For as long as I can remember, I’ve wanted to be a novelist. Some of my earliest memories are of walking around my neighborhood, barefoot, narrating stories in my head.
I started writing my first manuscript at age 25. It was more or less a disaster and fortunately, no one read it except for one gatekeeper of the publishing industry who gave it a polite but resounding no. My second book was better, thank God. It placed as a finalist in an international manuscript competition and was starting to get some real interest from real literary agents.
For the first time in my life, the thing I’d wanted more than anything, the thing I’d wanted since I was 7 years old—to become a published author—was within my reach. But rather than feeling excited, I was terrified. I was so terrified, most nights I cried myself to sleep.
All I could think about was that if my book got published, I would have to market it. I’d have to go on a book tour, stand in front of people, and—horror of horrors—I would have to talk. I’d experienced anxiety my whole life, but this was something else. What had begun as a garden-variety fear of public speaking had morphed into a full-blown phobia.
I was a human juxtaposition. More than anything, I wanted to get my book published, go to book events, and speak articulately about my work. And also, more than anything, I wanted to melt into the floor and have no one look at me ever for the rest of my life, thank you very much.
I was so desperate, I fantasized about hiring an actress to impersonate me to publicly market my book so I wouldn’t have to.
In the year I spent avoiding anything that even resembled public speaking, my fear only got bigger and bigger and bigger. Soon, I was having upward of five panic attacks a day. The night my throat closed in anxiety as I ordered takeout food over the phone, I knew something had to change.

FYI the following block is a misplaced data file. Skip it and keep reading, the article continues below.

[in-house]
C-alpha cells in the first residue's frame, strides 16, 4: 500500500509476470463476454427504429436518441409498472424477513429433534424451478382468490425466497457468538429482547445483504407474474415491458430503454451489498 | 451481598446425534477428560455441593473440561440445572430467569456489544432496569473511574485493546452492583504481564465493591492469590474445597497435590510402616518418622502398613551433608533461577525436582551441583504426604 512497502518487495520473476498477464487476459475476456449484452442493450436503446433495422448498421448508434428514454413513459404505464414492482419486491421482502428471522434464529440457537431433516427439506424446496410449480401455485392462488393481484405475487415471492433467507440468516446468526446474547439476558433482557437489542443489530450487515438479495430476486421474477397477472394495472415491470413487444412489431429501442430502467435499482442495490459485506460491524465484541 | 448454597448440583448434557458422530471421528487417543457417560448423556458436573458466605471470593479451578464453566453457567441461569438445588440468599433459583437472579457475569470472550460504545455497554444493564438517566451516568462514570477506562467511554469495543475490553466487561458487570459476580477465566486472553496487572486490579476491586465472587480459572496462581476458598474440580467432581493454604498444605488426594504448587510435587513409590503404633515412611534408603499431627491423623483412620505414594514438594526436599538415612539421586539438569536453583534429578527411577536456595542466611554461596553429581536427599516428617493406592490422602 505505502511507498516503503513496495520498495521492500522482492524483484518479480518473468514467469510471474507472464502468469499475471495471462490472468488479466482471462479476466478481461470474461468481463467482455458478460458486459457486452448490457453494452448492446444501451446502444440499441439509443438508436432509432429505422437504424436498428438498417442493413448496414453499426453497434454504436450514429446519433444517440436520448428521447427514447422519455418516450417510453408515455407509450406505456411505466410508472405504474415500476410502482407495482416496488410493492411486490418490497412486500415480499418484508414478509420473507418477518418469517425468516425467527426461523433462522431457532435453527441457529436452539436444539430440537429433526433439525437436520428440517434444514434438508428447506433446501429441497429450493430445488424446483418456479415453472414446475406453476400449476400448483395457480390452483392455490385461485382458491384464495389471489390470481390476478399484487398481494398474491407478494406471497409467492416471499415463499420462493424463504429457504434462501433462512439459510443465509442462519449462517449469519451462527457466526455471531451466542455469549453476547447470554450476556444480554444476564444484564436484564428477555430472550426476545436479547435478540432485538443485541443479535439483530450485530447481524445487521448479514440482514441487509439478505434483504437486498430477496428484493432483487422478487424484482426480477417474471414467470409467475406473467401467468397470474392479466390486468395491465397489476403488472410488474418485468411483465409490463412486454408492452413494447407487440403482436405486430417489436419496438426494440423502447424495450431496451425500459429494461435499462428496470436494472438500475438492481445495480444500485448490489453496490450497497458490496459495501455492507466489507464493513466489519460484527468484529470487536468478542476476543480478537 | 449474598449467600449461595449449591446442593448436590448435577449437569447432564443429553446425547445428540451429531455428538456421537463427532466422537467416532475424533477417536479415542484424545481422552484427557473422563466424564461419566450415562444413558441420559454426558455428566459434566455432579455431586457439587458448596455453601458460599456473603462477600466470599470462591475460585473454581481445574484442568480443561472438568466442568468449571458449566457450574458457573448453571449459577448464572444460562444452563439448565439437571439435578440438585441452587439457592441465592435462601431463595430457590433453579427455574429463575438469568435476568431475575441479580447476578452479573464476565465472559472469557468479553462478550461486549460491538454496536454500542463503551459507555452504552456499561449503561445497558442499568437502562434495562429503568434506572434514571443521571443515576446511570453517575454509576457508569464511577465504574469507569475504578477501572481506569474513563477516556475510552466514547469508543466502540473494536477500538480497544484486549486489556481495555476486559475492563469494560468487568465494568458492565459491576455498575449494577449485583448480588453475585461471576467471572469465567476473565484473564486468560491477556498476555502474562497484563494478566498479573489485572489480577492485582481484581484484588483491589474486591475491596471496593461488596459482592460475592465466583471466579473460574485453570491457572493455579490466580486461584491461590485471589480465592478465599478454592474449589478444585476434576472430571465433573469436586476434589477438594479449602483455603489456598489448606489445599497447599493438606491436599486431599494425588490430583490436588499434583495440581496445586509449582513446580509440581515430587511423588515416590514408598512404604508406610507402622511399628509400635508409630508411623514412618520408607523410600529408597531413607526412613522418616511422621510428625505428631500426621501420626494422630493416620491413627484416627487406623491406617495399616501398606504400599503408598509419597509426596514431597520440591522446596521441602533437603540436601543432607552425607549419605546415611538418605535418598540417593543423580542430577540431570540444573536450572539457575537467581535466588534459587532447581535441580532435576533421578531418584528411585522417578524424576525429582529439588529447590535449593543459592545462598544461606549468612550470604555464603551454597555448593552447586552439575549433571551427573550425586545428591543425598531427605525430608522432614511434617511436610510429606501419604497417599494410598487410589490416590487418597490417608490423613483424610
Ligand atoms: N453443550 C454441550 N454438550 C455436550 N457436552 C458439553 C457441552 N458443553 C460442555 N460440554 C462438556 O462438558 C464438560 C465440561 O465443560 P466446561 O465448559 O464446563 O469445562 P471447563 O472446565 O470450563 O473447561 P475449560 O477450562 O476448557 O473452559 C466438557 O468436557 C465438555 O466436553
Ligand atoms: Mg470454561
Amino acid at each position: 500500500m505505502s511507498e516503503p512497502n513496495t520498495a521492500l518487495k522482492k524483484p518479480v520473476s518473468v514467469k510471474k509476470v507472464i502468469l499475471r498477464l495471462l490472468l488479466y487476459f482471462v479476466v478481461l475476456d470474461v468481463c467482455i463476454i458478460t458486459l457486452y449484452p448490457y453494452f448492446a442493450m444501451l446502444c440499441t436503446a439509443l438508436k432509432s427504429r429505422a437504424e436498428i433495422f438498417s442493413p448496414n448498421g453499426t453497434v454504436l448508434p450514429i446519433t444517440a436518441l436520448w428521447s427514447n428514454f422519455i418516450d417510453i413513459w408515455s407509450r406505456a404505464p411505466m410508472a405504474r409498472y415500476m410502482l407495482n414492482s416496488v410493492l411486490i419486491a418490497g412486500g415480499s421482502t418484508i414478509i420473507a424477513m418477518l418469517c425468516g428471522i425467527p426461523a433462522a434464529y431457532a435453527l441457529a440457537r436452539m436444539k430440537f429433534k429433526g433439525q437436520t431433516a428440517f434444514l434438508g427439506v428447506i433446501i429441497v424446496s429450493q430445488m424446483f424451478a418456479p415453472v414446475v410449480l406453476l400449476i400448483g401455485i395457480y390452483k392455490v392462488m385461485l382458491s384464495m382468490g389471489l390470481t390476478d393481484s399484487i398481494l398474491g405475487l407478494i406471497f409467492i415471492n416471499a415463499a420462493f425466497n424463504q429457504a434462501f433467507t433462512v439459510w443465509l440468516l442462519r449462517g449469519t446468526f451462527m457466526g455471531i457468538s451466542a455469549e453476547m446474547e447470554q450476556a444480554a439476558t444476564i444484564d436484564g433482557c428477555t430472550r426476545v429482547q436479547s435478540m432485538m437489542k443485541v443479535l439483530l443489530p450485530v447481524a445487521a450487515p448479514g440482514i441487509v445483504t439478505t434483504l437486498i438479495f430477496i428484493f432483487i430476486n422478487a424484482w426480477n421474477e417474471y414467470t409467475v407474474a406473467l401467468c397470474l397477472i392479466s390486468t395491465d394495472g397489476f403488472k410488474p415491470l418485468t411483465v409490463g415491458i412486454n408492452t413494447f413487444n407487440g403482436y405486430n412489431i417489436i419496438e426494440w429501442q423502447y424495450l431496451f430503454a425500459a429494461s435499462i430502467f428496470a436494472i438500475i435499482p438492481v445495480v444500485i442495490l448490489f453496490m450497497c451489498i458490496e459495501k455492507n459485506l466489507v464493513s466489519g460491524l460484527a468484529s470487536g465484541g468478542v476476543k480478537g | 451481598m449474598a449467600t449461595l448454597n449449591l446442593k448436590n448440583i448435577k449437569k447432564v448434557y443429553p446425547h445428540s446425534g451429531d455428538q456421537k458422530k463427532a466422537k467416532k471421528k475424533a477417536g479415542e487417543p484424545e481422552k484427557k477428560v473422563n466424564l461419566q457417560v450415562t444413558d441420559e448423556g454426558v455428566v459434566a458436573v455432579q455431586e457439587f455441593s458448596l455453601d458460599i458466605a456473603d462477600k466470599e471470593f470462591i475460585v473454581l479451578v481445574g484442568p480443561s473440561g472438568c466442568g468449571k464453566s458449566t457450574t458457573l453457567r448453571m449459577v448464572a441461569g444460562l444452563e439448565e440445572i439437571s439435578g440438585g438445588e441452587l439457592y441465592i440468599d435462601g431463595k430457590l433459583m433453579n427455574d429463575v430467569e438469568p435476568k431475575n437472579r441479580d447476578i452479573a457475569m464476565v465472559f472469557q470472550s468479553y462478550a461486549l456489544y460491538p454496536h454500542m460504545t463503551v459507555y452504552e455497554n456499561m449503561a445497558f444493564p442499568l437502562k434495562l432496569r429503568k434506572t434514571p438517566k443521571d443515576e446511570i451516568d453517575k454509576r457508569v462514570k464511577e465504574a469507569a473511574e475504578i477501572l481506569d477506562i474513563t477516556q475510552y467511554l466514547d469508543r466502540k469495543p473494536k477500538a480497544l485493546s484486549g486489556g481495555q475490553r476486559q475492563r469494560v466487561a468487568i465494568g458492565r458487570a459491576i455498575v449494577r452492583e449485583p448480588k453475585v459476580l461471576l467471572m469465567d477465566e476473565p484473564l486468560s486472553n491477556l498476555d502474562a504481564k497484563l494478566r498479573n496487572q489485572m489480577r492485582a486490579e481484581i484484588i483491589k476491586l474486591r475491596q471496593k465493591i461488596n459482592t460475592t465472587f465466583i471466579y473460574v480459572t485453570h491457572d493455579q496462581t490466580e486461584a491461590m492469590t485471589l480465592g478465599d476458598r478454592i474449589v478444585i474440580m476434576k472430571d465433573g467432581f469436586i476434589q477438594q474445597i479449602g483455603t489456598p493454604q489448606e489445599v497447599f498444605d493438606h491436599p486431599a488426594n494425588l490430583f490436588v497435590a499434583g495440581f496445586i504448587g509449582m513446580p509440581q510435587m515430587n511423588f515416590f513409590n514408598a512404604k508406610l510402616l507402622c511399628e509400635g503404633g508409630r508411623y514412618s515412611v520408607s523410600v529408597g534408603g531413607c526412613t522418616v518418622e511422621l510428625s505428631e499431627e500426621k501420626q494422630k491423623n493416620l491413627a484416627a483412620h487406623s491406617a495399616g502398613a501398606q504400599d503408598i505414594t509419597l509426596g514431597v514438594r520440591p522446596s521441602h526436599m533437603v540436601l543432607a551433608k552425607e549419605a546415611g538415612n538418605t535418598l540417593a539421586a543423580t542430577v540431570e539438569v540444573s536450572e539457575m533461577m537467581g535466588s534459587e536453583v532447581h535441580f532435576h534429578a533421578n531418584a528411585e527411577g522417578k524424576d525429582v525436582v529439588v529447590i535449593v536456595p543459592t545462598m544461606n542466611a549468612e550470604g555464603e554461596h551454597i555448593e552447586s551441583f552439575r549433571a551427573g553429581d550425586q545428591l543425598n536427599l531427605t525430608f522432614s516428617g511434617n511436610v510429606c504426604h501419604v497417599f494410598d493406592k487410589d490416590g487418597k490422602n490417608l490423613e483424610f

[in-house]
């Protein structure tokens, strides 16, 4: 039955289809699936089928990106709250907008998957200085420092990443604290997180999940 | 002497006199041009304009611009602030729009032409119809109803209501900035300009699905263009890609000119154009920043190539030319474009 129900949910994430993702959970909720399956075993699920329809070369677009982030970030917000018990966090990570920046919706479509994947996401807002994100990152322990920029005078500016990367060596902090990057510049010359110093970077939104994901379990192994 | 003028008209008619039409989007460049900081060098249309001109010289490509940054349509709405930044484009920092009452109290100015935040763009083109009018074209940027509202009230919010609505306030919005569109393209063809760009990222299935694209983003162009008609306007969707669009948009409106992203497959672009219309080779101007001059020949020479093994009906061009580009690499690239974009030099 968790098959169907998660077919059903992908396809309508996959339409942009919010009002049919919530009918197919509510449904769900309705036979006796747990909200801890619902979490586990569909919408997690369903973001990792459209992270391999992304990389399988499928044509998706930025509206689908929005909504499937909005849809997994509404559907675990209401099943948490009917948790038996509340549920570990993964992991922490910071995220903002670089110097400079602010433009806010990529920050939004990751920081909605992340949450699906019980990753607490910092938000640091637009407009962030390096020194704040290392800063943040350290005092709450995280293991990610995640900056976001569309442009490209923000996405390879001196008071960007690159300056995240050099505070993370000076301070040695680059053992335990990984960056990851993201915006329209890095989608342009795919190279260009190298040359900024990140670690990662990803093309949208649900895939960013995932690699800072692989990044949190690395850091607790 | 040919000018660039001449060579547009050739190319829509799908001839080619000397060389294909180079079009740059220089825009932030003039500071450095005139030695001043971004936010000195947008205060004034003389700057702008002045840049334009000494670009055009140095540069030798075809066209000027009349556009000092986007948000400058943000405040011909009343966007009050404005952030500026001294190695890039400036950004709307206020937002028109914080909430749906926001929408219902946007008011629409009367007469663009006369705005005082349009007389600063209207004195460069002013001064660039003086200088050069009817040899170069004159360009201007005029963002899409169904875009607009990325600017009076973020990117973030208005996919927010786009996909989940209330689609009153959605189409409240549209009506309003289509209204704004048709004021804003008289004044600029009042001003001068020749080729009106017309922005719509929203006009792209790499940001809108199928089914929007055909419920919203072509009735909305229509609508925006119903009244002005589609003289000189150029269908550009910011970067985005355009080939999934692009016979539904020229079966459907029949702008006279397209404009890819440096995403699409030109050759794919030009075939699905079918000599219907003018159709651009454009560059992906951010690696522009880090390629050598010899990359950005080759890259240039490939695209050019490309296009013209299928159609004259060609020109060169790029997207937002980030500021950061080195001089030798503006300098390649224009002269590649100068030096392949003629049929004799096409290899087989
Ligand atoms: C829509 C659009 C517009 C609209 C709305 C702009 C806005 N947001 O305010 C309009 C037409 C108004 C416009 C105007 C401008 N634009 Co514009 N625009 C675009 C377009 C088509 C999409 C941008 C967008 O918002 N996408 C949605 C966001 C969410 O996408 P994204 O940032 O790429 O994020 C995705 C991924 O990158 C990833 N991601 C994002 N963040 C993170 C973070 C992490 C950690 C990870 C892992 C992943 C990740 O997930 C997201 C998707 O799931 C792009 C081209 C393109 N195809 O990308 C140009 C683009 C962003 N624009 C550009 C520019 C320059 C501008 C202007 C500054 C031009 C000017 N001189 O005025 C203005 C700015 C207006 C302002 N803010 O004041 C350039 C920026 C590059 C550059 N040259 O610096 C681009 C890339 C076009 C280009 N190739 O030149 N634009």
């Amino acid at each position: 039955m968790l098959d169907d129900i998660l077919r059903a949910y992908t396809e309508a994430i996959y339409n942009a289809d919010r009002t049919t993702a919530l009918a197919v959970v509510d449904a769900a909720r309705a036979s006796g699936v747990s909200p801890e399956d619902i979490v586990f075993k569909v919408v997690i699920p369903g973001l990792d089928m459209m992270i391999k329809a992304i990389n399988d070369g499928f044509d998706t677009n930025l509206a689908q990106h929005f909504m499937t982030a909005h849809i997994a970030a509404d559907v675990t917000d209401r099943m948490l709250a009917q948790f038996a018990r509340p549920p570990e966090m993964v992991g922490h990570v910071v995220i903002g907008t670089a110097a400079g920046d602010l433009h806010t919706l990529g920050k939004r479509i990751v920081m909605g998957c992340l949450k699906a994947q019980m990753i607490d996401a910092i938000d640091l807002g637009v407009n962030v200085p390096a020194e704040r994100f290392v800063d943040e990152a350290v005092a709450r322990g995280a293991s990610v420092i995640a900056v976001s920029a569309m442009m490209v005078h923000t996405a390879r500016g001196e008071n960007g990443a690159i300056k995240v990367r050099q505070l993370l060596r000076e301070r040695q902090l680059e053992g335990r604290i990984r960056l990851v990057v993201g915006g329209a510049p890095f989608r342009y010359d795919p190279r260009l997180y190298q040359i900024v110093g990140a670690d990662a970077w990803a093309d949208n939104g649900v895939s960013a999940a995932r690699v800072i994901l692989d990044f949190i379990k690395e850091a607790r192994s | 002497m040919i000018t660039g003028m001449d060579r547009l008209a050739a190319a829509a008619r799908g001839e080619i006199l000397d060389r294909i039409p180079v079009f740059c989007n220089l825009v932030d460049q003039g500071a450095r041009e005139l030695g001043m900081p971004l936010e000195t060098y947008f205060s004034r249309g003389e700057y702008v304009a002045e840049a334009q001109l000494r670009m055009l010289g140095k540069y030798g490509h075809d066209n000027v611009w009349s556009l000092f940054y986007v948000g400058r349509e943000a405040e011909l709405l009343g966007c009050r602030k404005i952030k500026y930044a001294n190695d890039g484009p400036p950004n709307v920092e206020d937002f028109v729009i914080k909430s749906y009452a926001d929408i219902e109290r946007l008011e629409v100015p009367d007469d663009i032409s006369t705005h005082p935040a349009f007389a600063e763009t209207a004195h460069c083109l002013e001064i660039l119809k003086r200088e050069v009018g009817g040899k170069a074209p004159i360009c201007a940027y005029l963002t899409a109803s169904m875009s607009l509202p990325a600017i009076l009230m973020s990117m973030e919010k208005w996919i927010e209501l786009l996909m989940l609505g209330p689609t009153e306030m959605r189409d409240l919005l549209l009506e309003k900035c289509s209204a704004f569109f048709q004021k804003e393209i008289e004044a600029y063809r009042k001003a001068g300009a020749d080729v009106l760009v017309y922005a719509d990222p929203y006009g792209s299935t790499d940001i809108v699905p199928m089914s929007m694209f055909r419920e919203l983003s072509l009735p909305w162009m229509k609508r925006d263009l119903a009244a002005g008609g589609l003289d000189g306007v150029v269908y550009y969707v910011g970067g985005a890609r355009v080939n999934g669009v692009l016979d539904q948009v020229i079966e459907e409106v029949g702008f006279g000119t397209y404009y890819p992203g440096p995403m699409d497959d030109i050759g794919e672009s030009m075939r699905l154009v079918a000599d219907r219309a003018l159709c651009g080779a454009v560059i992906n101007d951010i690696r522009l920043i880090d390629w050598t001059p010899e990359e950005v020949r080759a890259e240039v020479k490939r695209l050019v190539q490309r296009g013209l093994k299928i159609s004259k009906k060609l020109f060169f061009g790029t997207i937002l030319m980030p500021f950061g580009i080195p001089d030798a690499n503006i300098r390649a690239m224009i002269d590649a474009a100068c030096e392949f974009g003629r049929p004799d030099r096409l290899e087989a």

In the year I spent avoiding anything that even resembled public speaking, my fear only got bigger and bigger and bigger.
So I visited my first Toastmasters club. My body shook as I walked into the building where the club held its meetings, and yet, when I was called on to participate in Table Topics, I didn’t say no. I ignored the question and talked about how scared I was for a whopping 48 seconds. I relished the feeling of triumph when I sat down afterward. So, I went back the next week.
That was over two years ago. Today, I am a member of two Toastmasters clubs in Austin, Texas, have delivered over a dozen speeches, and have held every role on the meeting agenda many times over.
In the course of my journey, I started writing another book, this one inspired by my fear of public speaking. In Her Skin is about Meggie Meyer, an anxiety-ridden debut author who is so paralyzed by the thought of her own book tour, she hires a small-time actress to impersonate her during the two-week stint. For the first time since I’d started writing novels, this one didn’t get rejected. In Her Skin came out as an audiobook this past October, exclusively through Audible, the online audio-entertainment company.
Signing my first-ever book contract was both a dream come true and what I’d not so long ago considered a nightmare. There, written into section 2.3.2, were two obligatory days of media interviews. And yet, I didn’t cry myself to sleep thinking about them because I trusted in the confidence Toastmasters has given me. I trusted that when I stood up to deliver a toast at my book launch or when I leaned into the microphone during an interview, my training would kick in. And it did. I was able to speak confidently despite my pounding heart because that’s exactly what I’ve done every Tuesday and Thursday for the past two years.
No longer do my fears dictate what I do or how I do it. No longer am I the anxiety-ridden author who can write but can’t talk. I’m Alex Kiester, author and speaker.
is a writer and a member of the South Austin Toastmasters Club in Austin, Texas. She just published her first print novel, The Truth About Ben and June. To learn more, visit www.AlexKiester.com.